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Getting to know Jed Brophy

October 6, 2013 at 9:39 pm by Kelvarhin  - 

Pages: 1 2 3

BenedictCumberbatchRichardArmitageKelvarhin: If you could choose, what three actors would you really want to work with?

Jed: I would love to work with Johnny Depp. He is so eclectic. And of course Simon Pegg and Nick Frost. And would love to do a bad guy opposite Benedict Cumberbatch, I think he is just amazing. Oh that is more than three. One more, Richard Armitage! Anytime, any place, any part, I would be there.

Kelvarhin: Do you have other film projects coming up besides The Hobbit?

Jed: Yes I am due to Direct a short film for an Actor friend of mine in early December, and there is the feature film version of an Audio series called The Minister of Chance, which I am due to film next year. I am enjoying some downtime now because I have a theatre show in January which we start rehearsing next month as well, and who knows what is just around the corner.

Kelvarhin: Do you have a favourite food to eat while on set?

Jed: Not really although I need my protein.  I do love a good steak sandwich. However I found it hard to eat while in makeup so really I only ate at meal times unless it was a protein smoothie.

Kelvarhin: If I recall correctly, you first started working with Peter Jackson on his cult horror-comedy Braindead and you’ve been involved in many of his productions. How do you feel that things have changed over the years? How is working with Peter different now? On the other hand, what’s remained the same?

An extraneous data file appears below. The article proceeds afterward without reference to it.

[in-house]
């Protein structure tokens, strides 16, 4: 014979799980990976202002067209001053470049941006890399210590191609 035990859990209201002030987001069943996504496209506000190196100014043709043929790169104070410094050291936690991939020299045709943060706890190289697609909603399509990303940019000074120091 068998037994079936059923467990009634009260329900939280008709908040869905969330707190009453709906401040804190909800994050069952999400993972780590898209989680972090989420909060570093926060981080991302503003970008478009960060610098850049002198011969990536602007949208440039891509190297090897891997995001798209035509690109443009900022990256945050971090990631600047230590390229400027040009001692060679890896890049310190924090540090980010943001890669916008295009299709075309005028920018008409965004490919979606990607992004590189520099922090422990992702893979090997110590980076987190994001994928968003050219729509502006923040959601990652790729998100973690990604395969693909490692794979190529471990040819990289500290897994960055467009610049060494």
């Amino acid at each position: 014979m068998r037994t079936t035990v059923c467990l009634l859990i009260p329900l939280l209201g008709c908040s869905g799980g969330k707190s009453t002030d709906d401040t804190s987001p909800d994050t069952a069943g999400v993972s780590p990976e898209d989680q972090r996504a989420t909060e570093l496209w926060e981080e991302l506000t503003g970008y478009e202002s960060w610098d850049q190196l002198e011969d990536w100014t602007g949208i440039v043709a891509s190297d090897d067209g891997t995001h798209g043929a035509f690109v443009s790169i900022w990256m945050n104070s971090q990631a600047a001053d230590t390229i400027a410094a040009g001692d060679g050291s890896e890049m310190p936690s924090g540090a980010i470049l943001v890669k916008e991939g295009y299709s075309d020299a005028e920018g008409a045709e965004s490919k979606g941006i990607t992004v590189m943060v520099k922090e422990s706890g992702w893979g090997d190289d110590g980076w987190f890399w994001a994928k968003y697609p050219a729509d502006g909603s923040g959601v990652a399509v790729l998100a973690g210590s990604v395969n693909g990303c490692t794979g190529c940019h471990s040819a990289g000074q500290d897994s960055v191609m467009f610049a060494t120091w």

Peter Jackson Red Camera

Jed: Peter’s process is largely the same, but the technology he has developed has changed the way the entire set operates now. He still likes to give actors input, but still requires his vision is met. He has always worked Actors hard, but no harder than he works himself. He is still the generous but demanding Director I know from those heady early days of shoestring budgets. There is always a lot of humour on his sets, but also, an attention to detail and excellence. I still have the same relationship we have always had…a mutual respect. But of course there is a shorthand that develops when you work with someone a lot. I am pretty sure I know when Peter is about to give me a note and he very seldom has to tell me twice.